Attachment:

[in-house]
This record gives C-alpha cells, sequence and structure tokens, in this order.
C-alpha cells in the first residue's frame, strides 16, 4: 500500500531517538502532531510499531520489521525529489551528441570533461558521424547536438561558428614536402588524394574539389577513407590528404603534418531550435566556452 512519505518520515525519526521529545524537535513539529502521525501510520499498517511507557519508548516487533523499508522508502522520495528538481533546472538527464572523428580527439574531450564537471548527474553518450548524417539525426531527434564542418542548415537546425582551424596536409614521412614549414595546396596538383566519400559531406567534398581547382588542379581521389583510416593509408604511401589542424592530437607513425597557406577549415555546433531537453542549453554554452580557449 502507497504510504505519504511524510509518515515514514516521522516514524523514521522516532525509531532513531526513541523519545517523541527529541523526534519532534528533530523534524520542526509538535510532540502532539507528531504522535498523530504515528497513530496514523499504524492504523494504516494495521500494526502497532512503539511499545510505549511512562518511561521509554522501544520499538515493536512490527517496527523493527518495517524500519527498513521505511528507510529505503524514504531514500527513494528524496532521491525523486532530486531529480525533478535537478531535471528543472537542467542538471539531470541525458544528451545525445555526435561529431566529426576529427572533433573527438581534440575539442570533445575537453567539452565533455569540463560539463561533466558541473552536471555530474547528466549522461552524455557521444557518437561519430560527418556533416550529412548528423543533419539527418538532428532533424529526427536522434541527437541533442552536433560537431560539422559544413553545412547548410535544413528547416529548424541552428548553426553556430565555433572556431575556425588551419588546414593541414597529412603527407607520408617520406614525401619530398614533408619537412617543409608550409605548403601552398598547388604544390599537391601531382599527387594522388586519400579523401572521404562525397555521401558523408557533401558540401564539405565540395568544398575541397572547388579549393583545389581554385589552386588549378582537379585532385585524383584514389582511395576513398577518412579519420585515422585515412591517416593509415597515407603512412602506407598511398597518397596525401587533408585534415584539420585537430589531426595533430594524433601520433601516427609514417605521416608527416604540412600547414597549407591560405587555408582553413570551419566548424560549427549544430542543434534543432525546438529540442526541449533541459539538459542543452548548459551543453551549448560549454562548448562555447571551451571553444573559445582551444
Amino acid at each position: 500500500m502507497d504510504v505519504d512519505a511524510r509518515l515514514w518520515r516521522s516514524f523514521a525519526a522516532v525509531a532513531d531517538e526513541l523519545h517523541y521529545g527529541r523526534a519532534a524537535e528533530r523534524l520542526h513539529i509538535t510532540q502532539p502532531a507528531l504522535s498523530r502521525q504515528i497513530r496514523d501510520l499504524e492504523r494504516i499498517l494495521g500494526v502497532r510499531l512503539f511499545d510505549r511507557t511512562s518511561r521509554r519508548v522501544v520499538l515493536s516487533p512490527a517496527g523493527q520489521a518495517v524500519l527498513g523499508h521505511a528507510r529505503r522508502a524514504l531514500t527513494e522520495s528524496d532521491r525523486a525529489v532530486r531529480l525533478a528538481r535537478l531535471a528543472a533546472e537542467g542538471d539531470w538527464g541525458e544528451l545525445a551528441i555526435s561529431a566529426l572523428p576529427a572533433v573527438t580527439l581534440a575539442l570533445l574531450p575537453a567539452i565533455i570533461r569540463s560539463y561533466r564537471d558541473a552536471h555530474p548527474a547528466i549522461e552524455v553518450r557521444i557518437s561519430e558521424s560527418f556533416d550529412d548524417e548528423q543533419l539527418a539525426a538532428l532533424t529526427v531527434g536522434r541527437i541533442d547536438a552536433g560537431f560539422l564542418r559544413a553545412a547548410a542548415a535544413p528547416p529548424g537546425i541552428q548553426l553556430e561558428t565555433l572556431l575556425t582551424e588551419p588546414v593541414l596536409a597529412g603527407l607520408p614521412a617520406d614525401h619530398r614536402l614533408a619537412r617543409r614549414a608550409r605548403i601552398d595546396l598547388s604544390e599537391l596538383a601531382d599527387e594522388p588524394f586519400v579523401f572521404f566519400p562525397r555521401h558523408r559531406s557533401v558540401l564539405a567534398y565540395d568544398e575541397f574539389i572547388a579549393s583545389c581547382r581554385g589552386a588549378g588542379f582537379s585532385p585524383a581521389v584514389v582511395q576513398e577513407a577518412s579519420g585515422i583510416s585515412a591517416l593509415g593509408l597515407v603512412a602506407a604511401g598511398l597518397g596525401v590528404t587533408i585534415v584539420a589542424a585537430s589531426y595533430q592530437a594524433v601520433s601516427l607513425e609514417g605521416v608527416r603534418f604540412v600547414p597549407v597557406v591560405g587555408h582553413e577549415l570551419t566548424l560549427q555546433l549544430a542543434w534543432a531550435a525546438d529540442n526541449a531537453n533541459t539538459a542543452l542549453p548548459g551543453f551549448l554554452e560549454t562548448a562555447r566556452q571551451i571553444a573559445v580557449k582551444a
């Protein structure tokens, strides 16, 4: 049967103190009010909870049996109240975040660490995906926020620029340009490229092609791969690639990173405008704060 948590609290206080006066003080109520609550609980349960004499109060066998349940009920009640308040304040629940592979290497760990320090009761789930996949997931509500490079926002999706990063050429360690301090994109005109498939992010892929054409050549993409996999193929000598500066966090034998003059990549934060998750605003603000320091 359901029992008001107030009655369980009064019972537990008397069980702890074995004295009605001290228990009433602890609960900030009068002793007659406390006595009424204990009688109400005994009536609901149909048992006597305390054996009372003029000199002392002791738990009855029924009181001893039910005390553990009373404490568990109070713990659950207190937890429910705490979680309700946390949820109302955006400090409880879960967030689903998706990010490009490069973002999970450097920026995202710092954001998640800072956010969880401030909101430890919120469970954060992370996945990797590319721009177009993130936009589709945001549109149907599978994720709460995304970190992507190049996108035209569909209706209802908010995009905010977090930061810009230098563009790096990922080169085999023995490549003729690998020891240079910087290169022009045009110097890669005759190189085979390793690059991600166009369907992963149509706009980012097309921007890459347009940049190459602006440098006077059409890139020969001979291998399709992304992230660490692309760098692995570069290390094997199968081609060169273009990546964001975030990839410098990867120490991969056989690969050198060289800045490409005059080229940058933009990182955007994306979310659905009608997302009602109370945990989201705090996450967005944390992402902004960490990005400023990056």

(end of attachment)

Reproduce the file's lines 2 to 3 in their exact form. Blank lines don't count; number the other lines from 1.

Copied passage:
This record gives C-alpha cells, sequence and structure tokens, in this order.
C-alpha cells in the first residue's frame, strides 16, 4: 500500500531517538502532531510499531520489521525529489551528441570533461558521424547536438561558428614536402588524394574539389577513407590528404603534418531550435566556452 512519505518520515525519526521529545524537535513539529502521525501510520499498517511507557519508548516487533523499508522508502522520495528538481533546472538527464572523428580527439574531450564537471548527474553518450548524417539525426531527434564542418542548415537546425582551424596536409614521412614549414595546396596538383566519400559531406567534398581547382588542379581521389583510416593509408604511401589542424592530437607513425597557406577549415555546433531537453542549453554554452580557449 502507497504510504505519504511524510509518515515514514516521522516514524523514521522516532525509531532513531526513541523519545517523541527529541523526534519532534528533530523534524520542526509538535510532540502532539507528531504522535498523530504515528497513530496514523499504524492504523494504516494495521500494526502497532512503539511499545510505549511512562518511561521509554522501544520499538515493536512490527517496527523493527518495517524500519527498513521505511528507510529505503524514504531514500527513494528524496532521491525523486532530486531529480525533478535537478531535471528543472537542467542538471539531470541525458544528451545525445555526435561529431566529426576529427572533433573527438581534440575539442570533445575537453567539452565533455569540463560539463561533466558541473552536471555530474547528466549522461552524455557521444557518437561519430560527418556533416550529412548528423543533419539527418538532428532533424529526427536522434541527437541533442552536433560537431560539422559544413553545412547548410535544413528547416529548424541552428548553426553556430565555433572556431575556425588551419588546414593541414597529412603527407607520408617520406614525401619530398614533408619537412617543409608550409605548403601552398598547388604544390599537391601531382599527387594522388586519400579523401572521404562525397555521401558523408557533401558540401564539405565540395568544398575541397572547388579549393583545389581554385589552386588549378582537379585532385585524383584514389582511395576513398577518412579519420585515422585515412591517416593509415597515407603512412602506407598511398597518397596525401587533408585534415584539420585537430589531426595533430594524433601520433601516427609514417605521416608527416604540412600547414597549407591560405587555408582553413570551419566548424560549427549544430542543434534543432525546438529540442526541449533541459539538459542543452548548459551543453551549448560549454562548448562555447571551451571553444573559445582551444